Things You'll Need
Building with fenced dog runs
Climate-controlled indoor rooms
Staff that has experience working with dogs
Access to a vet 24/7
Advertising - local papers, internet website, word-of-mouth
Be sure to check out the links around this page to discover more information on running a dog kennel.
Running a dog kennel is a rewarding job, but it involves many responsibilities. Caring for other people's dogs is not far from caring from their children. Dog owners want to feel comfortable that the kennel of their choice has qualified, caring staff, and clean and safe facilities. If you are a dog lover and would like to run a dog kennel, read on to learn about how to create a successful doggie day care, day spa, or boarding kennel.
Your first step in running any business is creating a business plan. The plan for a dog kennel will include a mission statement for your kennel, products and services you intend to provide, a market analysis including the viability of the business and competitors in your area, structuring of the management of your dog kennel, last but not least, a financial plan.
LICENSES and PERMITS
Each state's licensing requirements are different. I've included a link to all state websites in the Resources section. Be sure you have all your proper licensing for a dog kennel facility.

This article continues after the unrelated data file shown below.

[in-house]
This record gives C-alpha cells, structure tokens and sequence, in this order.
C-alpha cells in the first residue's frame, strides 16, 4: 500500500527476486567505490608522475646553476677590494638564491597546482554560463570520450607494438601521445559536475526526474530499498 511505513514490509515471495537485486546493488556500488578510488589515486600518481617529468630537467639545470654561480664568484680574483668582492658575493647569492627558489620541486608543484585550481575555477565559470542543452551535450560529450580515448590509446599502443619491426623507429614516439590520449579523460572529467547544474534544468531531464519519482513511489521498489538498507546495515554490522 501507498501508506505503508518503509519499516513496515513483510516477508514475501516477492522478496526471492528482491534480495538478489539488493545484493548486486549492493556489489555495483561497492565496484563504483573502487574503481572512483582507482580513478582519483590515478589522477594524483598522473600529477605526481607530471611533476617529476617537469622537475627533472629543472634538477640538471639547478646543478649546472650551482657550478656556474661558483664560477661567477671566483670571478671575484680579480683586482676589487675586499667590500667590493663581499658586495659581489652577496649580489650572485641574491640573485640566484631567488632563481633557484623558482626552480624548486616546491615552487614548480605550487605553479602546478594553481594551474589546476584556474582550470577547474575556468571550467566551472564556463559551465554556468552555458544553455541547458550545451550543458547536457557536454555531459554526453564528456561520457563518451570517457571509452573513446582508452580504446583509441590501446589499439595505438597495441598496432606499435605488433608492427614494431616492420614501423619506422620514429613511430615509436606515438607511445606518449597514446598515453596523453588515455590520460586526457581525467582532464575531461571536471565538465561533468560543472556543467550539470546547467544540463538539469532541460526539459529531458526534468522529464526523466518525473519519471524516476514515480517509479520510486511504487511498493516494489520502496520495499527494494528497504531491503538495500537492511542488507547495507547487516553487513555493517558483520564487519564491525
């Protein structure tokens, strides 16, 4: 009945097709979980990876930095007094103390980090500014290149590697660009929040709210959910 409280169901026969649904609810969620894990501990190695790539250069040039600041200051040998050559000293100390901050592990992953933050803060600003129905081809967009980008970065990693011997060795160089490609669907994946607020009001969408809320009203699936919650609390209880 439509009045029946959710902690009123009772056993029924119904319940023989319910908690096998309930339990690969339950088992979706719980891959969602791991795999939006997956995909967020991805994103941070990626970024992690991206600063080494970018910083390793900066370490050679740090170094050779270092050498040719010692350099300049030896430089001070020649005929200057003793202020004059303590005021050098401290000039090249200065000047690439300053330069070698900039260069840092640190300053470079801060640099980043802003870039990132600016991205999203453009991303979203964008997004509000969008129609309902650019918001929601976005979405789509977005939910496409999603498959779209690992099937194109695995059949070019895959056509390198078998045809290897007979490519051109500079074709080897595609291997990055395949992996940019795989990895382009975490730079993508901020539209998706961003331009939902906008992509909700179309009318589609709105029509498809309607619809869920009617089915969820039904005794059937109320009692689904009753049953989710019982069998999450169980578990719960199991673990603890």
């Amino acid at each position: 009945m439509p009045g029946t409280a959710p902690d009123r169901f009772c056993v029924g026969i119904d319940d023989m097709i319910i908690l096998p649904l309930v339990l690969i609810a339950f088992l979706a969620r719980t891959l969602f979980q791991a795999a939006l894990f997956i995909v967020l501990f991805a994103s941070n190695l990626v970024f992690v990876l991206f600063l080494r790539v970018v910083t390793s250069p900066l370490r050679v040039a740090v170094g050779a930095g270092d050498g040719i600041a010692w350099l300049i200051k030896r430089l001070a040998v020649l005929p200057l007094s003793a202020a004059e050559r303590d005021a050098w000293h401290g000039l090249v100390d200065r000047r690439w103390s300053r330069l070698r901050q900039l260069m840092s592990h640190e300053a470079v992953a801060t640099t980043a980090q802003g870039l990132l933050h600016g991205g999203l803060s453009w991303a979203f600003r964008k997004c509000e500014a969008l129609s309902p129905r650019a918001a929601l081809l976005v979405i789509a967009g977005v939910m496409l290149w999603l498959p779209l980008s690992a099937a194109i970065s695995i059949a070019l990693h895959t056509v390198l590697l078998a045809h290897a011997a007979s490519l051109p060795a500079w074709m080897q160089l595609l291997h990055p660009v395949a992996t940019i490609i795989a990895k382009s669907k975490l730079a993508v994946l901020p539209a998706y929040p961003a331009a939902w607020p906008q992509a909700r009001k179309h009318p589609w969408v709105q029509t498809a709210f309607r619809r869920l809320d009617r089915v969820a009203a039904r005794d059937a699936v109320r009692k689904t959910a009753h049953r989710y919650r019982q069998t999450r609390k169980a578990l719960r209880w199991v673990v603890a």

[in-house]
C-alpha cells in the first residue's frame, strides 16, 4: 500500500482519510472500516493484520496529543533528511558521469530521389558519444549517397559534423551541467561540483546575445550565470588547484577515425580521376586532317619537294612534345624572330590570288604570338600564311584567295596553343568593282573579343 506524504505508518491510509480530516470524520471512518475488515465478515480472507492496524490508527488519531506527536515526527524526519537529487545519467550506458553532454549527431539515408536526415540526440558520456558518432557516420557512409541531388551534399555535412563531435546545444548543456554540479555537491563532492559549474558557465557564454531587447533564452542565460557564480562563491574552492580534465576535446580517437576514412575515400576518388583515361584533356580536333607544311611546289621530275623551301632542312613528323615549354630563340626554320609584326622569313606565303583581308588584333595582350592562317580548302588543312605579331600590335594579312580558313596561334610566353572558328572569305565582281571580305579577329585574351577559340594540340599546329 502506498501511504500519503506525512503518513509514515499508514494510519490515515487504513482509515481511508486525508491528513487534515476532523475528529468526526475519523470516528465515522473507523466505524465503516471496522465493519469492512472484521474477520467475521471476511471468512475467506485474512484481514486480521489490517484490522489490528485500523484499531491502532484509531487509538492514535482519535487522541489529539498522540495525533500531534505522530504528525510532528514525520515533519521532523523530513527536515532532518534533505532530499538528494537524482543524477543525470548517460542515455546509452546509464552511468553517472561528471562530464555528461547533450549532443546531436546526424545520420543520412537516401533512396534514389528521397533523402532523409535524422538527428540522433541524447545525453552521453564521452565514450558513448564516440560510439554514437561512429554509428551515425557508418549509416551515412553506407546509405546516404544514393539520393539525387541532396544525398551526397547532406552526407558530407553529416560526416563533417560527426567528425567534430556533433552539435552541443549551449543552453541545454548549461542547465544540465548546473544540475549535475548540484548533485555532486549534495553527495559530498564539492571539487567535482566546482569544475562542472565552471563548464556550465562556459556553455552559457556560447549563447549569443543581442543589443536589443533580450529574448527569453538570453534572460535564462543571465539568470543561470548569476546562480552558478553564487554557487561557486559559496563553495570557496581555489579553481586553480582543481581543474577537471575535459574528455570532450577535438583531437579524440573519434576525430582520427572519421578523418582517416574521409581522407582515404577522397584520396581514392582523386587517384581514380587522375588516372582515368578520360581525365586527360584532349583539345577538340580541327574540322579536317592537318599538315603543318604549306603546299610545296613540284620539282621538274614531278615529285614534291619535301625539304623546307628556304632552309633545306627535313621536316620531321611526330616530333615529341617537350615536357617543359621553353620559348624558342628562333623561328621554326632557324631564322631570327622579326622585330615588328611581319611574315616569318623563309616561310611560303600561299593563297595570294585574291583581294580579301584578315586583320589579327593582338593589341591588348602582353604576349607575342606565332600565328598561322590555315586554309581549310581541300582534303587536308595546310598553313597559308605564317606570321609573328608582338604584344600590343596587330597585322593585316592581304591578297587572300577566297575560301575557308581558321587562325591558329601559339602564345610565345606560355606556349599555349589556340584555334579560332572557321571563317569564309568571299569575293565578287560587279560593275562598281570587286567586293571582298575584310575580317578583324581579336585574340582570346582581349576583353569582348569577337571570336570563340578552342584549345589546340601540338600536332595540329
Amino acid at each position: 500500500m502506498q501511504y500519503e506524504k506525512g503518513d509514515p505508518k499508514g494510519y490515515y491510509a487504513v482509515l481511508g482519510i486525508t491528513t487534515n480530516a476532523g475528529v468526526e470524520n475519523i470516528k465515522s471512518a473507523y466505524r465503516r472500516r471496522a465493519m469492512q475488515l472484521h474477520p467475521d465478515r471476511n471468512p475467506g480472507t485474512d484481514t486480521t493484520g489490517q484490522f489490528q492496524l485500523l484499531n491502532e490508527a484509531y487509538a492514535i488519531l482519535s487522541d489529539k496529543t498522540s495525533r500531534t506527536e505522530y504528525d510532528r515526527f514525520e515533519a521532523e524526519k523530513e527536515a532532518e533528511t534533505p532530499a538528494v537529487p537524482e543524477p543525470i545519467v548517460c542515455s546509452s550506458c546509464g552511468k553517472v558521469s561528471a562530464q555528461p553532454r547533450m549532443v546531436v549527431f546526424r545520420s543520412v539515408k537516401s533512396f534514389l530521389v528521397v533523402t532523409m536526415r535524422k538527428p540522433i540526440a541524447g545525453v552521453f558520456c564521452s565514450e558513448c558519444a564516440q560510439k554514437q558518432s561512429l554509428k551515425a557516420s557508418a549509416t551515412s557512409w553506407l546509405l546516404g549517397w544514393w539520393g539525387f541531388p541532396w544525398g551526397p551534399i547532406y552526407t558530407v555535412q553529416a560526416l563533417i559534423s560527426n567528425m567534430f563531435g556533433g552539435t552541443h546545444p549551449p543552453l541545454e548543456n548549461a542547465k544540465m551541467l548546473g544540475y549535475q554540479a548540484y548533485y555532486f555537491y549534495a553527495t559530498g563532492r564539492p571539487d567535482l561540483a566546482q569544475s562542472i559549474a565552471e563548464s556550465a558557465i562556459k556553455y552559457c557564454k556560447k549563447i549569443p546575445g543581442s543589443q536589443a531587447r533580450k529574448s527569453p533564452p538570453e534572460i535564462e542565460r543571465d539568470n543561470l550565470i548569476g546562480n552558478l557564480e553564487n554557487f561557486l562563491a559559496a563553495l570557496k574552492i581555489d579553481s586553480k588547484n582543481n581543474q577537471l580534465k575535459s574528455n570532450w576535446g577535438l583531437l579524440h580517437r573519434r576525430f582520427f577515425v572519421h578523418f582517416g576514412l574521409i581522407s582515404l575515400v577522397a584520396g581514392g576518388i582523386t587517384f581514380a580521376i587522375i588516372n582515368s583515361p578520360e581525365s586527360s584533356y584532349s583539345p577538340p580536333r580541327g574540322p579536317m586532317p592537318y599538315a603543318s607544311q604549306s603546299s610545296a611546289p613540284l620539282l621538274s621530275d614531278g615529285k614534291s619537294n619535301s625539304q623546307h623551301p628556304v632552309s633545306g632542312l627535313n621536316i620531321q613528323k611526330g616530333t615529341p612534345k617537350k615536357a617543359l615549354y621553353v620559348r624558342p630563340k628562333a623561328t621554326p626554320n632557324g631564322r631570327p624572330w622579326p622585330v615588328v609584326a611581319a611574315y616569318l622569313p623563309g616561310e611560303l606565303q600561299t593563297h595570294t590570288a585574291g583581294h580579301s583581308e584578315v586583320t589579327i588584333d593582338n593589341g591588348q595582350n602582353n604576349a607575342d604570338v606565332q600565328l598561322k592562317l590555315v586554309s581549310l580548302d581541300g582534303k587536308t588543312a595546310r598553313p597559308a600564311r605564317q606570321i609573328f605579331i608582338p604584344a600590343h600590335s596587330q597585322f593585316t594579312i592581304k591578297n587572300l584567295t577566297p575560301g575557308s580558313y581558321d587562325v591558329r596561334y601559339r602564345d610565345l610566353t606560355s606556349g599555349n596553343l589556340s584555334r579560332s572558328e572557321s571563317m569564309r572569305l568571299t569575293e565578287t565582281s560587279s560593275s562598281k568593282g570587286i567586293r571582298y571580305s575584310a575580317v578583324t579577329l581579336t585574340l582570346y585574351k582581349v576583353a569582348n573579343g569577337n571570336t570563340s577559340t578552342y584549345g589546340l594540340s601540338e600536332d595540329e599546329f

EQUIPMENT and SUPPLIES
No matter what services you plan to offer at your dog kennel, you will need equipment and supplies. Here is a list to get you started:
Dog pens Dog runs Exercise leads Grooming tables Pooper scoopers Dog food and water dishes Dog food Vitamins Tick and Flea solutions
What services will you offer? Daytime care only? Overnight and long-term? Grooming? Training? Each of these services requires different staff skills, facilities, equipment and supplies.
Dog runs and pens will need to be cleaned on a daily basis. Cleaning isn't difficult and it's imperative in order to prevent illness in your doggie residents and in you and your staff. Seclude the dogs in another area, remove any bedding to be washed and dried, use the pooper scooper to remove any waste, rinse the cage well with hot water, use a solution of 1 part bleach to 32 parts water to scrub and sanitize all surfaces to rid them of disease-causing germs, rinse again with hot water and let dry. Only then can the clean bedding, toys, clean food and water dishes, and the dog be put back into the pen.
The Pet Care Services Association (which I've linked below in the Resource section) offers accreditation and membership. This type of membership can be very helpful in assuring potential clients of your competency and compliance with industry standards.
ANIMAL HEALTH and the VET
Establishing a relationship with a good vet is crucial to operating a safe and healthy dog kennel. I've included a link to the American Veterinary Medical Association where you can find a local reputable vet.